School within a school system turns into new course to prevent high school dropouts

Mrs.+Debra+Perry+helps+Freshman+Purity+Kagiri+with+her+essay+in+the+success+center.+Photo+by+Abby+Blitz

Mrs. Debra Perry helps Freshman Purity Kagiri with her essay in the success center. Photo by Abby Blitz

Ji-Sung Lee

With a vision to be the “best school district in the state,” Columbia Public Schools (CPS) has tweaked and adjusted its methods to meet this goal since its beginnings. As the school board has adopted a mission statement that says CPS “will provide an excellent education for all,” some of its goals are to help students graduate with the necessary skills to enroll in college and to decrease out of school suspensions.  
With these high standards and values, it only fits that new adjustments to meet these needs have become a focus for all administrators.
Since May of 2015 CPS have made efforts to reinforce the district’s goals by allowing a more diverse group of people to have the opportunity to thrive at school, Assistant Principal Dr. Lisa Nieuwenhuizen said.  Though this new structure was originally introduced to the public as a “school-within-a-school,” things have taken a turn.
Rather than adapting this “school-within-a-school” system, Dr. Nieuwenhuizen said the concept was turned into a course.  The new development has a dedicated group of teachers at RBHS, including Marla Clowe, Daryl Moss and  Melissa Coil, that collaborates to support students.
“The proposed structure of a school-within-a-school was not adopted.  It was never tried. We opted for the freshman seminar to provide daily support to students without taking them away from their peers in the school-within-a-school model,” Dr. Nieuwenhuizen said. “Instead, we have created a daily class that provides support in executive functioning skills, problem-solving, conflict resolution and study habits.”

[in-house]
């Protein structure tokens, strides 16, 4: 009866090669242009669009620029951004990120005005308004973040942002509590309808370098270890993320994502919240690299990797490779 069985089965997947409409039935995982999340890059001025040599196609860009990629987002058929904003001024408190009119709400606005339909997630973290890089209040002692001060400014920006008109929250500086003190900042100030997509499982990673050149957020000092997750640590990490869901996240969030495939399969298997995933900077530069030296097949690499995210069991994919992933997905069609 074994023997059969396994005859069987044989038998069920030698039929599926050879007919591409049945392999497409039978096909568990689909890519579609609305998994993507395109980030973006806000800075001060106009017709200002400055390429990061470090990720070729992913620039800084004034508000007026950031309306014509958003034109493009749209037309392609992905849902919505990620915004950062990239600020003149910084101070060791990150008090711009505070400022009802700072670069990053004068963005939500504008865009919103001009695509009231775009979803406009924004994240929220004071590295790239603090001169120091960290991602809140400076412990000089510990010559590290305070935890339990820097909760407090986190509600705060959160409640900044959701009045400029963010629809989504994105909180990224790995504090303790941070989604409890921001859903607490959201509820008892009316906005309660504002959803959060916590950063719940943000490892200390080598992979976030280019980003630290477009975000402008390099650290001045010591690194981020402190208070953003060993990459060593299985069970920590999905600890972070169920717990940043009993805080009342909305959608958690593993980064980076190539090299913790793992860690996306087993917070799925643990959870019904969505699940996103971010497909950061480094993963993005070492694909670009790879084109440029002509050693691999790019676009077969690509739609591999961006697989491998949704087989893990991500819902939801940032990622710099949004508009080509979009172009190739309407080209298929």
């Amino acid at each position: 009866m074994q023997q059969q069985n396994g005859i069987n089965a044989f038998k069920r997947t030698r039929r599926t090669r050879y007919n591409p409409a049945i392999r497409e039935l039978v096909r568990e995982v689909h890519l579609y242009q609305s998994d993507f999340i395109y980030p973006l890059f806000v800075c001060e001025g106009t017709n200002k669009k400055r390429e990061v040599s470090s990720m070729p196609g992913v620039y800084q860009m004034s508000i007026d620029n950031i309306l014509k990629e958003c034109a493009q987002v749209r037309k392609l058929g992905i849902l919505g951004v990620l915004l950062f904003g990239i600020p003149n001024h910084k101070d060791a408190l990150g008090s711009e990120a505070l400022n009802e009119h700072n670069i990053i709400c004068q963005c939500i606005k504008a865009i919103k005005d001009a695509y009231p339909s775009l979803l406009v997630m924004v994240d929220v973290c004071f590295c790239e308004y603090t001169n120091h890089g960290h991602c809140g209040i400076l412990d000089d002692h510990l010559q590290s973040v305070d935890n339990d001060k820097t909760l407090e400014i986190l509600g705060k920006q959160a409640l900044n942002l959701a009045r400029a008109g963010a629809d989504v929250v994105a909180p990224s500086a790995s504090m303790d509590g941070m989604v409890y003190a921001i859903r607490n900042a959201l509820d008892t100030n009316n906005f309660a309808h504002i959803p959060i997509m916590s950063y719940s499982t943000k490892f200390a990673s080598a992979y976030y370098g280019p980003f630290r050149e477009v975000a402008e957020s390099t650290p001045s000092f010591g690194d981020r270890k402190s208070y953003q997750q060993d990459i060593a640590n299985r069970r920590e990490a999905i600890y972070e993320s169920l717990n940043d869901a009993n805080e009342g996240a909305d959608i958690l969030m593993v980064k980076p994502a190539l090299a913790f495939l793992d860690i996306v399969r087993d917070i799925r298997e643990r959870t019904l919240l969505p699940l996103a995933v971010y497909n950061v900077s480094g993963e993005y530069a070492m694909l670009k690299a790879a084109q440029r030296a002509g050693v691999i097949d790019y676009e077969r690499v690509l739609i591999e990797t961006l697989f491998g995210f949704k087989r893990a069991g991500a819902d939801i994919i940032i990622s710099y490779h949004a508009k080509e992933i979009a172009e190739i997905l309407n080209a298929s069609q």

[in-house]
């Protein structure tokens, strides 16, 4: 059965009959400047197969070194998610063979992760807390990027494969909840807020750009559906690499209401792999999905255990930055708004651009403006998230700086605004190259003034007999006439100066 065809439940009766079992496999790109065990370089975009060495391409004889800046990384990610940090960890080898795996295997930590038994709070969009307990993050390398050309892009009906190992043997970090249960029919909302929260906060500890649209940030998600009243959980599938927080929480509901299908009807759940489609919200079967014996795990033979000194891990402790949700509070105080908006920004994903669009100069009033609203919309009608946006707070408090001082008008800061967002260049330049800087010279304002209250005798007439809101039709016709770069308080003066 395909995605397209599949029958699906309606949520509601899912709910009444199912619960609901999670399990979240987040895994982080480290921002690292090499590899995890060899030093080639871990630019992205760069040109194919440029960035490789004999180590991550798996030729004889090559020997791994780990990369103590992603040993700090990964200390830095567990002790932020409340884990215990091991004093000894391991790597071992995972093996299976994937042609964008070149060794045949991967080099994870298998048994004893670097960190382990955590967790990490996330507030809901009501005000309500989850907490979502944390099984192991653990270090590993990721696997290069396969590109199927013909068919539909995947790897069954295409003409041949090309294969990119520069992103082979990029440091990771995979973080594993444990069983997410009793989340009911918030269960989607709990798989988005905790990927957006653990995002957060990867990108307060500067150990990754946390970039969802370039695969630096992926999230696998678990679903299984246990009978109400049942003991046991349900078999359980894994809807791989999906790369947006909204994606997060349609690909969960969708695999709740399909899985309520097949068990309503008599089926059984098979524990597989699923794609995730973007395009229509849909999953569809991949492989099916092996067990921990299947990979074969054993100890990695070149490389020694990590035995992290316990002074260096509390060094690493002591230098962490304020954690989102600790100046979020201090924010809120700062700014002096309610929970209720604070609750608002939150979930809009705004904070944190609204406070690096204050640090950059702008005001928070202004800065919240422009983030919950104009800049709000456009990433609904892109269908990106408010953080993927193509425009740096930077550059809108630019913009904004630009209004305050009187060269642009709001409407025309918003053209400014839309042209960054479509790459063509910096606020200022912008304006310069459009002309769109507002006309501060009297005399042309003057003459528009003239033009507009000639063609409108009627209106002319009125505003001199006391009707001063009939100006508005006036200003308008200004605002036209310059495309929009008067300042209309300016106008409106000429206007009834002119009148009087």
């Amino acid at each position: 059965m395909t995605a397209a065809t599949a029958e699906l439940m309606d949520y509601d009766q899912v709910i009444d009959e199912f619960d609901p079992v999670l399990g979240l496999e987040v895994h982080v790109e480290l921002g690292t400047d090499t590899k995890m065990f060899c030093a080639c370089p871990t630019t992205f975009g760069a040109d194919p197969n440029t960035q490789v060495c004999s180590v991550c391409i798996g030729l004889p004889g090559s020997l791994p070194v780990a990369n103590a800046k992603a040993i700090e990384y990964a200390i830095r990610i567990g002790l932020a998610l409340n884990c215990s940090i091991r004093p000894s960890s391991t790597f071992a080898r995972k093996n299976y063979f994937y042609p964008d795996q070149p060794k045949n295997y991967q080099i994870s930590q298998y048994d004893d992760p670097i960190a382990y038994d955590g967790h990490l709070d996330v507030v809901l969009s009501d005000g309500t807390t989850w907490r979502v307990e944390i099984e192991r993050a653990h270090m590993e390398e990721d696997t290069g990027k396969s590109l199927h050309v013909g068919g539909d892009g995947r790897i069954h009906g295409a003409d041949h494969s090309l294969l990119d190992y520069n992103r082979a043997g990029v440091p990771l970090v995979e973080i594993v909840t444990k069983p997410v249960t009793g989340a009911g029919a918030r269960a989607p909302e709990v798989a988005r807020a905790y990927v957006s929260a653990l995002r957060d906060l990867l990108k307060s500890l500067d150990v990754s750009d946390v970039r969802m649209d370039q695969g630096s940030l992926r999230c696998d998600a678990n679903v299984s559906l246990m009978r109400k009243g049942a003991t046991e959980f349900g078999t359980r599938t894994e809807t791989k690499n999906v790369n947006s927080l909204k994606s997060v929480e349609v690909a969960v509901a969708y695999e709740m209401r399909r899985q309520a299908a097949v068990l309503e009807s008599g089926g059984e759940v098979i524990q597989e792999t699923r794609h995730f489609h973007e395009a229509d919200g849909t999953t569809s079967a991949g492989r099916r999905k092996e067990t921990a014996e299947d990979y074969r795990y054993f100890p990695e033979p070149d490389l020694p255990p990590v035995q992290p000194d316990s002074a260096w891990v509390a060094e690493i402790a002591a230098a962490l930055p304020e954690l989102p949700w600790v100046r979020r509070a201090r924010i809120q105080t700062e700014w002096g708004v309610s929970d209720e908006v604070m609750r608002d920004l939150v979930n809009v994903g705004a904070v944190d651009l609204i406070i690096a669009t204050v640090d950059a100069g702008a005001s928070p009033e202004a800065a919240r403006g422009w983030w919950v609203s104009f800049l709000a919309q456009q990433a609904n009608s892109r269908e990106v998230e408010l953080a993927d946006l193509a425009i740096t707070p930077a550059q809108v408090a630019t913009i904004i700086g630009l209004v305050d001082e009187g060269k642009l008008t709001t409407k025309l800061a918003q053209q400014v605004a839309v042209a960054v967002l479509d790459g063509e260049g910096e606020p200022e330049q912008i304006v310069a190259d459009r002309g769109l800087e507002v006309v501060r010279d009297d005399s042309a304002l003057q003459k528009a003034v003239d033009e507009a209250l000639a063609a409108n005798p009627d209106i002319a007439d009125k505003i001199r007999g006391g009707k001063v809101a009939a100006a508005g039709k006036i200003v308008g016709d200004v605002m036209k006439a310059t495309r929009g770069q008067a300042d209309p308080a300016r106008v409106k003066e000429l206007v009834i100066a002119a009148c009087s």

Dr. Nieuwenhuizen said the program is geared toward those who show signs of disinterest or poor grades.
While the establishment of the course was for the benefit of students who may have been thinking of dropping out, students such as sophomore Daniel Schroeder said this system could be of help to others, as well.
“The program would be an overdue addition to the school system,”  sophomore Daniel Schroeder said.  “It’s possible the mature behavior needed in an adult life might not be advertised in environments away from school, in which case the school’s program would serve to remedy the problem.”
While RBHS may have a number of students who can benefit from this program, Schroeder believes this developing system needs specific attributes for it to be able to accomplish its purpose.
“In order for this program to be a success, the school system needs to understand that this isn’t a one-size-fits-all matter,” Schroeder said.  “Everyone is different and these differences need to be accounted for in order for the program to be worthwhile.  In essence it needs to be less structured like a class and more so like a club.”
Dr. Nieuwenhuizen said a year and four months into this adjusted program, the results are just as administrators expected, with increased participation and self control improvement in the students.
“Students have developed close personal relationships with their teachers, and they are being successful in attending school,”  she said.  “They are attending school every day and attending every class. Also, we have noticed a decrease in discipline/behavior referrals.”
Senior Michelle Wu, a student who takes many honors and advanced placement classes, said she sees this system as a way to boost those who might find such structure necessary to aid their learning.
“It’s beneficial because it gives a second chance to people who are slightly behind their peers,” Wu said.  “It is important that everyone gets the opportunity to get an education, [but] I haven’t noticed any differences.  I think our school has always been good about helping students who have a hard time in school by providing them with extra help.”
Although the system is differently structured than its first intentions, improvements have been made toward gaining higher graduation rates and attendance.  These positive reactions can only be a step in the right direction, Dr. Nieuwenhuizen said.
As the the system works to meets needs for students, administrators, teachers and students hope the extra attention and support can encourage teens to engage in their school work.
“I’m no advocate for a public system infringing on personal matter such as behavior,” Schroeder said. “However, teaching is necessary for success later in life.”